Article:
Richard Cabral is an LA-based actor and poet. He’s also a former gang member and convict. He tells GOOD TROUBLE his story. Photographs by James Mooney
Born in the mid-80s into a family of East LA gang members, Richard Cabral did his first time aged 13, going back to jail every year until he was 25. His longest stint, for an attempted murder, was his last. On getting out, he left the gang he had grown up in. With the help of local Christian organisation Homeboys Industries, he began mentoring those still caught up in gang life and prison, and embarked on a new career as an actor. He secured an Emmy nomination for his portrayal of Hector Tontz, a former gang member struggling to go straight, in the excellent ABC series American Crime, now in its third season.
“People see me how they see me, and that’s all they see,” Cabral’s character says at one point. And Cabral’s own story is one of identity and acceptance – of how the marks of a tough, violent past impact the present. But his story is also one of of how a hard history can be held close, and how loyalty – to himself, as well as his former fellow gang members – can allow a radical honesty to help others.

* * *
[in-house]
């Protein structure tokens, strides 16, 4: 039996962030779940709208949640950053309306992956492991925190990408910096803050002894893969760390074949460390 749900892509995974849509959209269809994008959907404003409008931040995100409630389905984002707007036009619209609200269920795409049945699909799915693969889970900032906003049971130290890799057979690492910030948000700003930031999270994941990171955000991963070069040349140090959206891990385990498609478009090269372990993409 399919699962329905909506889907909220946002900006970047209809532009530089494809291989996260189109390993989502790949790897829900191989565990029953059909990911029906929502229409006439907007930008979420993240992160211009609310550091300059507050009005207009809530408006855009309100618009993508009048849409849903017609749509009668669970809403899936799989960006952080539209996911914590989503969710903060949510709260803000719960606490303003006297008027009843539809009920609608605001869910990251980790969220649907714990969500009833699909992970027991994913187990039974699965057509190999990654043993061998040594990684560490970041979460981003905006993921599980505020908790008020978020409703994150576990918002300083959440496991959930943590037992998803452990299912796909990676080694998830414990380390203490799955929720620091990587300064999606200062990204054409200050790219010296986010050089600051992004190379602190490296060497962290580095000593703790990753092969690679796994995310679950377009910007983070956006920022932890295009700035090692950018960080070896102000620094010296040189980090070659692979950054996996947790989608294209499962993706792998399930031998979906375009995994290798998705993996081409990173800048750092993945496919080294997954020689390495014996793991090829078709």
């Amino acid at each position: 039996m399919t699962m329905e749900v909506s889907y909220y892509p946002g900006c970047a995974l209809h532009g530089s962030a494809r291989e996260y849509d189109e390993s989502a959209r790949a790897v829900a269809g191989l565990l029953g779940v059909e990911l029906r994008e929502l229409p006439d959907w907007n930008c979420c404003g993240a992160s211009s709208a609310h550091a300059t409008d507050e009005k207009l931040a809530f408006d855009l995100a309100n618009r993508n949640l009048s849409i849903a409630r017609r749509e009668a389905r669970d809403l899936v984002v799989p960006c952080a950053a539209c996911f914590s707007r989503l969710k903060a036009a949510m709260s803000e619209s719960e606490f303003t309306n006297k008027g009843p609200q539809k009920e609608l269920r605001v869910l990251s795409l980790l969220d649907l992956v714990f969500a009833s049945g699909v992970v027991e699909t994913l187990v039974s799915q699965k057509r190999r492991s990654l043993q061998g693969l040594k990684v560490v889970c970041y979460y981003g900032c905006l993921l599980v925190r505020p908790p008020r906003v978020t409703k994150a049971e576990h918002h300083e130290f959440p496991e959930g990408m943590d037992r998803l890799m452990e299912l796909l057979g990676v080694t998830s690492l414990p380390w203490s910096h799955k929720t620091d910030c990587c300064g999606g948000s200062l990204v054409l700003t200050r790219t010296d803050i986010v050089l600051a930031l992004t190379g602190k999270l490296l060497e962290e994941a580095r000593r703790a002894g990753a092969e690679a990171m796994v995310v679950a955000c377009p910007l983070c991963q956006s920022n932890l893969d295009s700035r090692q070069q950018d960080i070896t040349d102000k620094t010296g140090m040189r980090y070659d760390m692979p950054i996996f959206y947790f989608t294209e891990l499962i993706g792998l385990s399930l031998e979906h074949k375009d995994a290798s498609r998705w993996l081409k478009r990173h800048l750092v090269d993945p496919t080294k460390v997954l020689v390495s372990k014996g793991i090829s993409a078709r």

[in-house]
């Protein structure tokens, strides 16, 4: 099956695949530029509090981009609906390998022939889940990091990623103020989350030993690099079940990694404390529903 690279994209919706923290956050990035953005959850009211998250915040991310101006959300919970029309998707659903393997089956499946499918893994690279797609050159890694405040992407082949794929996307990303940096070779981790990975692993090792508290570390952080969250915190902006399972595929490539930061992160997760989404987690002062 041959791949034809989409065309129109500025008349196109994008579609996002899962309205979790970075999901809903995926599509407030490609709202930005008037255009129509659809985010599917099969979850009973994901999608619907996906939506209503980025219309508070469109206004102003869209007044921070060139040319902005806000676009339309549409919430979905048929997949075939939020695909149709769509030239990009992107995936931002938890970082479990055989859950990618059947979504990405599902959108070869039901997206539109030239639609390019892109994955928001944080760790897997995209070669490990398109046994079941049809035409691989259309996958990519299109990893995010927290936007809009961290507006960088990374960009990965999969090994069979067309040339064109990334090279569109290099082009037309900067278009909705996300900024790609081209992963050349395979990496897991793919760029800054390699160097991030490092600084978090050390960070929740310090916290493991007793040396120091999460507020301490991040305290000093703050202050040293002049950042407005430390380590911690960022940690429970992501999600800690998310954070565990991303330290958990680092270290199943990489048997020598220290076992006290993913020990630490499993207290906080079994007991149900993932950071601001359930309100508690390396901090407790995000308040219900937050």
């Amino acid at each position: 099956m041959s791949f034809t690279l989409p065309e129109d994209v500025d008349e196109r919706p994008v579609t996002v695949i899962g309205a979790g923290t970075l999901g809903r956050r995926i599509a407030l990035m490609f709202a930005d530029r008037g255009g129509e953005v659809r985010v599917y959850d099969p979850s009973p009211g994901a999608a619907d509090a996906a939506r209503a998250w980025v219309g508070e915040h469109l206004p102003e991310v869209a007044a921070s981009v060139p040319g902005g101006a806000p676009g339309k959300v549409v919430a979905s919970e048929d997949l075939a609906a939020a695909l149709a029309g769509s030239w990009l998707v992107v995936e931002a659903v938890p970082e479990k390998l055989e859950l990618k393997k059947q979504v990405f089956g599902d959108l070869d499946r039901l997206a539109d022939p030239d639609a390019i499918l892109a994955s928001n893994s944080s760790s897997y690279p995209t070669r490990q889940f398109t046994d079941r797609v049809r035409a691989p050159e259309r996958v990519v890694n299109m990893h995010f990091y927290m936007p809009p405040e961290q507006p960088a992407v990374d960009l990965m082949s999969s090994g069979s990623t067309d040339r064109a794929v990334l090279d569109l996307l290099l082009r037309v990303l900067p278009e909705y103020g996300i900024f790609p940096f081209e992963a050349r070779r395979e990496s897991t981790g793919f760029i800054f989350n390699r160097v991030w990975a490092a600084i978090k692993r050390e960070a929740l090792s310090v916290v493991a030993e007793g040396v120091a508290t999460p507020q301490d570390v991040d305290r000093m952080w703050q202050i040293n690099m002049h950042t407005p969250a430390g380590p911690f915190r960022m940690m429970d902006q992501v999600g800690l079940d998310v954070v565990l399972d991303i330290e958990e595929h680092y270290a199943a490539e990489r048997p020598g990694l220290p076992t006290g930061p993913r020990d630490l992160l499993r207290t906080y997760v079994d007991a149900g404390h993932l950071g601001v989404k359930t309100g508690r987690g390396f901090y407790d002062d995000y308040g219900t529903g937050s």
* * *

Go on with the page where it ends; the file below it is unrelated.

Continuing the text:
“I witnessed guns, and violence, and everything people growing up there witness,” he says, as we speak for an hour about prison reform, power and acting. “I finally came home at 25. And then it turned to what it is now.”
GOOD TROUBLE: Tell us about growing up in LA.
Richard Cabral: I’m a second-generation Mexican-American, and I was raised by my mom in East Los Angeles. I didn’t grow up in the south or the west where there’s other culture, I grew up in a metropolis of just Mexicans. The inner cities of Los Angeles have been riddled with guns and drugs since the beginning – it was poor, and law enforcement just didn’t care. I was born in 1983, when the crack epidemic hit. So, I guess you could say I was a product of that energy, that time, and that sickness. Gangs, murder, mass incarceration.